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Ougenweide - Ougenweide & All Die Weil Ich Mag (19

Ougenweide - Ougenweide & All Die Weil Ich Mag (1973 & 1974)

Album: Ougenweide - Ougenweide/All die weil ich mag (Remastered 2LPs on 1CD Edition)
Released: 1973 & 1974 (2006)
Label: Bear Family Records - BCD 16775 AH
Genre: Folk; Krautrock

So after a long wait, we got the 4 albums of OUGENWEIDE of the 70's. This have their 2 first ones from '73 & '74, and the band blends the best of krautrock ala EMTIDI "Saat" with a more folky flavour, sometimes with a medieval touch to it. Best folk band out of Germany, ever !! - Record Heaven

Ougenweide was one the most significant German folk-rock bands of the seventies. Their music was quite different from the 'progressive folk' music created by the early Broselmaschine and Holderlin. Ougenweide's speciality was shorter tracks in off almost medieval folk tradition with German lyrics. The result was a German answer to British groups like Fairport Convention, Gryphon and Steeleye Span. Like these groups, Ougenweide (from Hamburg) succeeded in achieving a distinct style of their own. Their records confirm that they were obviously great instrumentalists. Through the years the nucleus of the Wulff brothers, von Henko and Isenbart remained intact. Minne Graw was their female vocalist from the third album onwards. A large part of their repertoire consisted of traditional German folk songs. The early albums are their most acoustic ones, the later works also utilised synthesisers. - "Cosmic Dreams At Play"

Ougenweide are to Germany what Malicorne are to France, Horslips to Ireland, Labanda to Spain, Gryphon to England and The Charlie Daniels Band to America - i.e. groups that play electrified indigenous folkloric music. (Is this perhaps the first time in history that Labanda and The Charlie Daniels Band have been mentioned in the same sentence?). Definitely a different German breed than the cosmic folk Pilz groups like Broselmaschine and Emtidi or the more freaky/experimental Parzival. Ougenweide use a typical rock band base (electric guitar, electric bass, drums) and augment that with an array of melodic instruments including flute, mandolin, accordion, piano, etc… There are alternating female (soprano register) and male vocals, all in wonderful German, the former proving to be the more pleasing and enchanting... - Tom Hayes, Gnosis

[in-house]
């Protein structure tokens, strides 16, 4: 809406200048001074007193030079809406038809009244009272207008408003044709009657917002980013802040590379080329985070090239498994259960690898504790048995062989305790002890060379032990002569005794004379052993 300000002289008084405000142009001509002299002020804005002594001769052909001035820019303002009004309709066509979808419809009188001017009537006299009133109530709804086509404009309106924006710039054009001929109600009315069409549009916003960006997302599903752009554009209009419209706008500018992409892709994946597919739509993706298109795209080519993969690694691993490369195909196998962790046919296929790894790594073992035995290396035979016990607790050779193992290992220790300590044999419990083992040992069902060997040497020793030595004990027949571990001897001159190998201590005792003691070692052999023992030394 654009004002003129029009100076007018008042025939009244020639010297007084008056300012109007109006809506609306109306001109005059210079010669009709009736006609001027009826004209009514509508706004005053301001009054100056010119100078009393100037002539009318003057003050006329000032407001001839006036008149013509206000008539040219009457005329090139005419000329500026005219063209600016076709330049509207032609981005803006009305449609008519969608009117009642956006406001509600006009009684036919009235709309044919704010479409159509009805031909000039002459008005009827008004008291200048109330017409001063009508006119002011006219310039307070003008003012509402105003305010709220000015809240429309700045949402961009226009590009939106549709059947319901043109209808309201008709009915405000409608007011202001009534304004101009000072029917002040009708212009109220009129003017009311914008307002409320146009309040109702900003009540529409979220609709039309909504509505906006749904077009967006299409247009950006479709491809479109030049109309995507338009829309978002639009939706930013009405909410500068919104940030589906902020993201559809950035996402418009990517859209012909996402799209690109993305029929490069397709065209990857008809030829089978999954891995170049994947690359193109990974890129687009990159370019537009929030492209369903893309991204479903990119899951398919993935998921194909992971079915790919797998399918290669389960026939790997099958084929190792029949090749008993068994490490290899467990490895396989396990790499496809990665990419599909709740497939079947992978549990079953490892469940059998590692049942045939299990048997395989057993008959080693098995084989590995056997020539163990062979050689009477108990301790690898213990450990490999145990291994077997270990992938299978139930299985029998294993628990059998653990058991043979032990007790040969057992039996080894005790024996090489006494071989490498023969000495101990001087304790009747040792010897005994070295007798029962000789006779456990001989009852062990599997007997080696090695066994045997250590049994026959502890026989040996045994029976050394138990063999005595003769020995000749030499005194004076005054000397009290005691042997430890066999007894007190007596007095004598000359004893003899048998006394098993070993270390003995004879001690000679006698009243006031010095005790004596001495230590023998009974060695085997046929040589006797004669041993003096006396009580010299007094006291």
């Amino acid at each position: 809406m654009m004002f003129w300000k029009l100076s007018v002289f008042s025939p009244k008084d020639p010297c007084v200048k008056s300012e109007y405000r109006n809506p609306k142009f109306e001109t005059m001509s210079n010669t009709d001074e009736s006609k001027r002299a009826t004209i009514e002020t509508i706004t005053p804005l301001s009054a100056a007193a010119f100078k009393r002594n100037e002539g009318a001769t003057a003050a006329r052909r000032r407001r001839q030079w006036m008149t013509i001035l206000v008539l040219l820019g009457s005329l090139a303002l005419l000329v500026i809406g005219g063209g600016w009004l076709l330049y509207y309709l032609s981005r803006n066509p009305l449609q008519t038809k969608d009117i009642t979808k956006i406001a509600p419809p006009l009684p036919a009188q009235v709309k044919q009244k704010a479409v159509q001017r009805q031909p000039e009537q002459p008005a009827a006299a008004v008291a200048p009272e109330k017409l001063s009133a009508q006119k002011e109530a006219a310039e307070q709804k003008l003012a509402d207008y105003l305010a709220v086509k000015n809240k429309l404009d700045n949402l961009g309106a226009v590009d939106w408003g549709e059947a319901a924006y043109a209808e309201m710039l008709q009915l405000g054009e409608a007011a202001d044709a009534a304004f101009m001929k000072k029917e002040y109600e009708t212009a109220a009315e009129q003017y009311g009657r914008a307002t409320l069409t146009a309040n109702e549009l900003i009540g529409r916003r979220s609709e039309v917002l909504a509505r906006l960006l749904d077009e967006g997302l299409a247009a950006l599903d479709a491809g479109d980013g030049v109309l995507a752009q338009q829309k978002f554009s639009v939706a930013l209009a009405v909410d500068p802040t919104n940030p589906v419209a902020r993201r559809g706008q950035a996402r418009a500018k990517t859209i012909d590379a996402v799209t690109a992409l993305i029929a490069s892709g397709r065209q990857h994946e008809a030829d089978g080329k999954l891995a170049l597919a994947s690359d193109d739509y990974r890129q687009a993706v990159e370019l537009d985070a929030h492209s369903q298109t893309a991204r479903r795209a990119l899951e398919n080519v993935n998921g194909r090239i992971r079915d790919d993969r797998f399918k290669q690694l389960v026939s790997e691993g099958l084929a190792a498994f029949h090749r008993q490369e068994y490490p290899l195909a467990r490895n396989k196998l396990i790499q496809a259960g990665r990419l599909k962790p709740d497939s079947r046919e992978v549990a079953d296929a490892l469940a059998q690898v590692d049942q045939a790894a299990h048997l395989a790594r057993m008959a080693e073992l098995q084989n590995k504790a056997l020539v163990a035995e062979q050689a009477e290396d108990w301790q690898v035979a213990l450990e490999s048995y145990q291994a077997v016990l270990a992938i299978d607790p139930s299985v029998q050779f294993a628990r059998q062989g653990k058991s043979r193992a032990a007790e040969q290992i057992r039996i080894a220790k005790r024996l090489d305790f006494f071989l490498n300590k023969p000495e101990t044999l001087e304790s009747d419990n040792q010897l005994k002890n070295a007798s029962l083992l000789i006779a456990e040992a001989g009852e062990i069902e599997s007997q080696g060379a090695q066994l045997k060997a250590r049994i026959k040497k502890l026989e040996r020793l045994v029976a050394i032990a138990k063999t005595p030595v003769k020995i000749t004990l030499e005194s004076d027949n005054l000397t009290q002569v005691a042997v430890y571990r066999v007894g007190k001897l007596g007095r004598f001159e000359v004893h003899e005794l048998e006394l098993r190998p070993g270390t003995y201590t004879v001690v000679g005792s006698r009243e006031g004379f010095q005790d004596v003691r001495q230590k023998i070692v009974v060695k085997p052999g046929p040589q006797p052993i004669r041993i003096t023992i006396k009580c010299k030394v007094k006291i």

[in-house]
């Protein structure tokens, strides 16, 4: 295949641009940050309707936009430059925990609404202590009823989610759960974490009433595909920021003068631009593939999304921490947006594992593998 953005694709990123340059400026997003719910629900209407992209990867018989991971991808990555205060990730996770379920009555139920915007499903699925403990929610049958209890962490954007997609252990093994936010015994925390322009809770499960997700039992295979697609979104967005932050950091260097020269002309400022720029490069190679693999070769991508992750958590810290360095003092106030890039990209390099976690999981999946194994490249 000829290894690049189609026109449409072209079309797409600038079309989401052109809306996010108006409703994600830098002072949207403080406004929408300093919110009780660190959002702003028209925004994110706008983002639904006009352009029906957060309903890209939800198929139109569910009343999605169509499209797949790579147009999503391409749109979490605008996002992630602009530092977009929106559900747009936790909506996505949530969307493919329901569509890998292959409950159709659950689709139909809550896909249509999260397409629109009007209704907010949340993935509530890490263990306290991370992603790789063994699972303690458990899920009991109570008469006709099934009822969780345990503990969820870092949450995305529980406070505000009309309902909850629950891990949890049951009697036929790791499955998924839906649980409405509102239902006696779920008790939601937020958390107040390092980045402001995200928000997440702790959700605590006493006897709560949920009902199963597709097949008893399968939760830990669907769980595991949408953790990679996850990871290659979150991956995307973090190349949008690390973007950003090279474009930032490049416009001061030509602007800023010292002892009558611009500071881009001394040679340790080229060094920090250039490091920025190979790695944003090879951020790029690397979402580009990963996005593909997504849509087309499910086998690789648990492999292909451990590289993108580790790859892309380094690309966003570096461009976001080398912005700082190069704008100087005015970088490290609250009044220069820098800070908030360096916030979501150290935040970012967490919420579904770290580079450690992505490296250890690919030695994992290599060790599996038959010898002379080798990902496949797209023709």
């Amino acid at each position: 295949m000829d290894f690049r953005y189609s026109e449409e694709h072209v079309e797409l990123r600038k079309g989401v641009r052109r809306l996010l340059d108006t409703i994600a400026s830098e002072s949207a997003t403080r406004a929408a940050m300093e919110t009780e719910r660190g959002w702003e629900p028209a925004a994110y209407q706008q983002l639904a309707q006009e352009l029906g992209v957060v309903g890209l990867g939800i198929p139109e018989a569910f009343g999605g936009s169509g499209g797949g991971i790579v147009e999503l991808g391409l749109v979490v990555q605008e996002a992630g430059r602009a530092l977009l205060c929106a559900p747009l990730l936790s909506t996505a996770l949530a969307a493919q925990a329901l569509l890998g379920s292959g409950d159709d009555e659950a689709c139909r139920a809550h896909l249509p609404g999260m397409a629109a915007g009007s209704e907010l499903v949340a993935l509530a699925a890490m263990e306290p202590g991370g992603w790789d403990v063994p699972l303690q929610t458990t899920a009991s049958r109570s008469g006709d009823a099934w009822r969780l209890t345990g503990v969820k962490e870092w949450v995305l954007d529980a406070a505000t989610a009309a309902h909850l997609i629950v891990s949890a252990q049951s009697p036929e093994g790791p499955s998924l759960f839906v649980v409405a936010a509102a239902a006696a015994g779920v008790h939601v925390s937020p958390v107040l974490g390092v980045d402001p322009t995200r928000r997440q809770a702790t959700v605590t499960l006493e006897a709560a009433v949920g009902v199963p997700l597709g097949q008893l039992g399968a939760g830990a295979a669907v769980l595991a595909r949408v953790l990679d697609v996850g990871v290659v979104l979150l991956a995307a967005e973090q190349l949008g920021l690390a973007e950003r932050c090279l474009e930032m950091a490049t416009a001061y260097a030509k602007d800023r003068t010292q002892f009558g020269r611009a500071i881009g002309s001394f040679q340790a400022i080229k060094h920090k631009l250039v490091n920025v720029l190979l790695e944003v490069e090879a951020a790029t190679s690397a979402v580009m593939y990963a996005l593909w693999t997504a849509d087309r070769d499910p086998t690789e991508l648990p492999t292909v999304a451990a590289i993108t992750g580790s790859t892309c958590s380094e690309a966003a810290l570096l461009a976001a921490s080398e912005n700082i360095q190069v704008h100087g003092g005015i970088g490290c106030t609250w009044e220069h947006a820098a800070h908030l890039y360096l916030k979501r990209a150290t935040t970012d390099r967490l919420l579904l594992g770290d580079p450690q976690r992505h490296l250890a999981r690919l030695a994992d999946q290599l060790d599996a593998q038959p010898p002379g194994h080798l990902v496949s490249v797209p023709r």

This group started from Hamburg and has roots in the mid-60’s in the City Preachers and the Fabs, but Ougenweide was really born in 69 with the break-up of the latter. Their folk rock music is a based on their discovery of Pentangle’s Basket Of Light and Fairport’s Liege & Lief crossed with ISB’s tendency to use eastern instruments, but not the acid vocals. They chose to not only sing in German, but also to use older Middle High German, which gave them an authentic feel, especially in their Northern regions, where Platte Deutsch ruled (Low German dialects), writing their own texts, with the arrival of literature student Olaf Casalich. Even their name comes from a 12th century poet Von Reuenthal, meaning ”feast for the eyes”. The group is built around the Wulff brothers (bassist and multi-instrumentalist), the afore-mentioned Casalich (vocals and percussions), the guitarist Von Henko and other percussionist Isenbart, but also boasts two female singers, Blunck and Kollmorgen. Ougenweide, unlike other German Folk Prog groups like Emtidi, W&W, Holderlin and Broselmachine did not try to rock up their sound, even if they used some electric instruments.
The debut album (which has recently been released in a different recording session under the name Wol Mich Der Stunde compilation of 2004 with Steinbeck in the fold) was produced by icon Achim Reichel and boasts short songs that seem to come out of the traditional folk rock. A few of the tracks seem to be the equivalent of English folk (unless these were common to both cultures. Nieman Kan Mit Gerten, Der Fuchs (The Fox) and the instrumental Sarod certainly are very similar and were obviously strongly influenced by it (we are in 73 and FC is now an old band). While the bulk of the material was written by the group, but also a large part of their repertoire was made from trad medieval folk, one thing is certain: they sounded authentic and their virtuoso playing was very convincing (especially electric bassist Stefan Wulff, being a big part of their sound) and they quickly became a reference in their country. The album flows very smoothly until the second last track, which is a rather abnormal spoken intro for the demented closing track. Clearly the group resembling best Ougenweide was France’s Malicorne.
Although historically speaking Ougenweide was not really groundbreaking, they were one of the more authentic when it came to medieval folk (along with Gryphon, Malicorne and their countrymen Parzival) and certainly never tried to become commercial. While this debut is more trad UK folk, it is not the group’s most representative, but certainly an essential album, for anyone into this genre of music. - Hugues Chantraine